Memory, Memorial

Research output: Non-textual formArtefact


“Memory, Memorial”, Dunree Military Fort, Artlink, Co.Donegal, July 2006.This exhibition is a reworking of an earlier project based on five individuals who served in the Second World War. The historical background of Dunree Military Fort in WW2 as both lookout post for invading forces and base for the neutral Irish forces provided an interesting change of context for this body of work. “Memory, Memorial” was developed in collaboration with the Royal British Legion and the Royal Irish Rifles Regiment, Belfast. The project involved interviewing a number of Second World War Veterans and photographing five of them in their original WW2 uniforms. The exhibition included fourteen c-type colour prints and a 6 minute repeated video sequence displayed on a monitor. The work explores the relationships between public memorial and private memory. It is also concerned with differences in perception: between those who have experienced these events at first hand and those who can only imagine what it was like through other’s recollections and archival material.This work also draws parallels between points of vulnerability in these individual’s lives. As young men these bodies were in proximity to physical danger. Here again, as elderly men, their bodies have become synonymous with physical vulnerability.The work raises questions about our perceptions of historical events and the hegemony of the single authoritative viewpoint. The fragmentation of the sitter in the image, further serves to question traditions in portraiture and conventions associated with the portrayal of the male hero figure.The photographs create distance from the subject through the anonymity of the model, while evoking intimacy through the detailing of delicate sections of the body. Photographs from this project were also exhibited in “Warning Shots” , Royal Armouries Museum Leeds, 2000, “Revealing Views, Images from Ireland”, Royal Festival Hall, London 1999, in “Troubled, Photography and Video from N.Ireland”, September 1998, The Light Factory, N. Carolina, USA,. Gallery of Photography, Dublin, 1997.See Source Magazine review archive,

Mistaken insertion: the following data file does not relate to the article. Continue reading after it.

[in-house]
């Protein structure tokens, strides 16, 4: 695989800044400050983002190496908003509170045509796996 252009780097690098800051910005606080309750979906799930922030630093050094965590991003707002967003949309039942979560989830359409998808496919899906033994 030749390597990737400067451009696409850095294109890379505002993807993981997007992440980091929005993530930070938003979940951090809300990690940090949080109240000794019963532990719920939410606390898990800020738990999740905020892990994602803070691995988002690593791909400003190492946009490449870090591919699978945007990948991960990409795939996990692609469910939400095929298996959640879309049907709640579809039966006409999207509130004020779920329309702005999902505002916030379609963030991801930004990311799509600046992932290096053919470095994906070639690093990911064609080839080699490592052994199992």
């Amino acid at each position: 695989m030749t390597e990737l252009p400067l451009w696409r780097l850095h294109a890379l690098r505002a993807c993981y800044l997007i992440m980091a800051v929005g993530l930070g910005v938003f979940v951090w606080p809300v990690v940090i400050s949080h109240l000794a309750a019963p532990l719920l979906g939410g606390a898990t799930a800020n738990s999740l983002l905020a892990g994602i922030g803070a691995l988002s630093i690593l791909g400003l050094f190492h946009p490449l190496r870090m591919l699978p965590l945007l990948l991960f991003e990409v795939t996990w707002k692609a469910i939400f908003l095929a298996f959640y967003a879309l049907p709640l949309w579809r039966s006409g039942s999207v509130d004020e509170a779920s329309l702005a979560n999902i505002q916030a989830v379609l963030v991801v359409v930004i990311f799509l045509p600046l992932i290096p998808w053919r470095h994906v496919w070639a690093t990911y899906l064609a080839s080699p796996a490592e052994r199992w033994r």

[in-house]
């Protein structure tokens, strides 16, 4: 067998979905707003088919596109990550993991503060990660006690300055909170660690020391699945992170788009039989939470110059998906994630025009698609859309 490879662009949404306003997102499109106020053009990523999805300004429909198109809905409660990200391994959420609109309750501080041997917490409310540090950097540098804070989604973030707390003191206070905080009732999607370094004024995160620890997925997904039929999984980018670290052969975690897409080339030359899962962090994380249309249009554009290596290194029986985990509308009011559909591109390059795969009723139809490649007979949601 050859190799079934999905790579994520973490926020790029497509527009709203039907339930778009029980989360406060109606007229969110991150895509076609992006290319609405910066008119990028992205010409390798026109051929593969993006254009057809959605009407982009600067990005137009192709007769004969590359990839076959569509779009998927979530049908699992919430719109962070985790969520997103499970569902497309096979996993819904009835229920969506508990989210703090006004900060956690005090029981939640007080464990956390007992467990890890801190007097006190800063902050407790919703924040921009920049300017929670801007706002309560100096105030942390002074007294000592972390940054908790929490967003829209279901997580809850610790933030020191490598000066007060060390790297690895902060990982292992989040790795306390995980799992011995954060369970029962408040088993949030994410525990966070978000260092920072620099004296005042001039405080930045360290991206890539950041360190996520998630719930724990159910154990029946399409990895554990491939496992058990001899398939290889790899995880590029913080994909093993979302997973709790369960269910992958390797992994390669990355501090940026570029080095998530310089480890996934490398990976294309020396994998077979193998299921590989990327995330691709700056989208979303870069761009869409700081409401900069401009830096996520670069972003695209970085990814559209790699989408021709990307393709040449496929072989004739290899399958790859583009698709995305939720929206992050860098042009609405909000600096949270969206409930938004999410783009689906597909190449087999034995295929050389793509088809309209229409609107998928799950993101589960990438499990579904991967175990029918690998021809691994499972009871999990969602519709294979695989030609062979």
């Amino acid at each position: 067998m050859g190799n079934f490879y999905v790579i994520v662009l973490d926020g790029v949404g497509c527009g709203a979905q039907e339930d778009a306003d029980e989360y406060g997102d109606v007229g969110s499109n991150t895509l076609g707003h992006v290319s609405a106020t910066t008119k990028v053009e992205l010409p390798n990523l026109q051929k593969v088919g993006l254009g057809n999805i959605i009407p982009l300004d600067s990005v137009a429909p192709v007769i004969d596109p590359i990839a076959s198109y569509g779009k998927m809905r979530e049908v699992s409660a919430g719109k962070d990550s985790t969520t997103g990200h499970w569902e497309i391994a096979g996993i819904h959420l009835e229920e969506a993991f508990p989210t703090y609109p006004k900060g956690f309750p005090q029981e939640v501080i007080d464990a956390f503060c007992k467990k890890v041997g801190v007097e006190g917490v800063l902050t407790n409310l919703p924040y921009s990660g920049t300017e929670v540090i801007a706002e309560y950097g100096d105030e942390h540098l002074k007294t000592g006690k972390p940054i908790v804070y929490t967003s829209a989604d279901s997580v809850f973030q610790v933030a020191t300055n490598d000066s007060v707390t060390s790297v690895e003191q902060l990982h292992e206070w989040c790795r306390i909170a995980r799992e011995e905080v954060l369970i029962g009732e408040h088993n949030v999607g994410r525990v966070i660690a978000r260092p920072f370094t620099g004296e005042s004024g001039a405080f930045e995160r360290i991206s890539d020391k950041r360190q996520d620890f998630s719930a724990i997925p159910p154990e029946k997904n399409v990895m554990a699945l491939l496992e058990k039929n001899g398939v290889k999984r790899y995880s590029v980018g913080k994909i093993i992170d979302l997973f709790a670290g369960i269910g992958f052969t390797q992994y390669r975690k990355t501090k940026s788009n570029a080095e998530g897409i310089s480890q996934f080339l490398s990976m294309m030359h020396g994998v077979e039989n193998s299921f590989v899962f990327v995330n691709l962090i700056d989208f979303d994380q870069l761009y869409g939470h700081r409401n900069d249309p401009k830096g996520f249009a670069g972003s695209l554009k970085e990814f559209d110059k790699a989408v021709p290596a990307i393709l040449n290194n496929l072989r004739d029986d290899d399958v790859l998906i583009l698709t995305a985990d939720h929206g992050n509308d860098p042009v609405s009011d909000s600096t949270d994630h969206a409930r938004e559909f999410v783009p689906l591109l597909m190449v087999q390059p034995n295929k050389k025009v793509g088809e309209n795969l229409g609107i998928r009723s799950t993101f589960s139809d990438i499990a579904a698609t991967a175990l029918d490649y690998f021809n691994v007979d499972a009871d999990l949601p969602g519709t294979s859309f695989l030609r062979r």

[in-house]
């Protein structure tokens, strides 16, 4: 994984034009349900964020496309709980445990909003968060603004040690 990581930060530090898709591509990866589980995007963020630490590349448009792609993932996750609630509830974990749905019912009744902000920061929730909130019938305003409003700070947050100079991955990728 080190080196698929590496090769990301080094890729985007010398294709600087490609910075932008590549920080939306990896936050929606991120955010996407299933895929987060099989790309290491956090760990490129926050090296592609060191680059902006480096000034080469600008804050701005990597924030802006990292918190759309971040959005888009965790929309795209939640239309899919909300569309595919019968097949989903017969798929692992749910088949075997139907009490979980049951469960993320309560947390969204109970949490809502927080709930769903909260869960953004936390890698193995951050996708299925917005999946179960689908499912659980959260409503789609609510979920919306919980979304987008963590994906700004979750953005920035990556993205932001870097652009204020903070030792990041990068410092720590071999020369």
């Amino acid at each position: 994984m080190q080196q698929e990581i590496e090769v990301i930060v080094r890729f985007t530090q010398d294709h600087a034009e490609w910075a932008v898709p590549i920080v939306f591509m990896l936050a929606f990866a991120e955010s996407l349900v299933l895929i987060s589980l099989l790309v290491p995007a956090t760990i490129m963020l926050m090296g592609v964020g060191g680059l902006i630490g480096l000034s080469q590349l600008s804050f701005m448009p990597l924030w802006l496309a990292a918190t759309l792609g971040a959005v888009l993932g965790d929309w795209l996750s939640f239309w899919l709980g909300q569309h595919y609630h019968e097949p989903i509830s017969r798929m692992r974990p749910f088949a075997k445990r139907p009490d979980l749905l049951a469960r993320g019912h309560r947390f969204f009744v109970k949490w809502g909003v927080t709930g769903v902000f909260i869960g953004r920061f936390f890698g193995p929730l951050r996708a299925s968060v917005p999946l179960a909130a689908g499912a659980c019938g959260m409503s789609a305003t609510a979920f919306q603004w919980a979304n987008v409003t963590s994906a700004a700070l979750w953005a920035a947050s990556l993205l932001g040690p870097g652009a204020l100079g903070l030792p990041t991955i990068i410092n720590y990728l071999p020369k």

Original languageEnglish
Place of PublicationBelfast, N.Ireland
Publication statusPublished (in print/issue) - 4 Aug 1997

Bibliographical note

Outputmediatype: Photography and video


  • Photography
  • video art
  • portraiture
  • military institution
  • social history
  • gender
  • Second World War history


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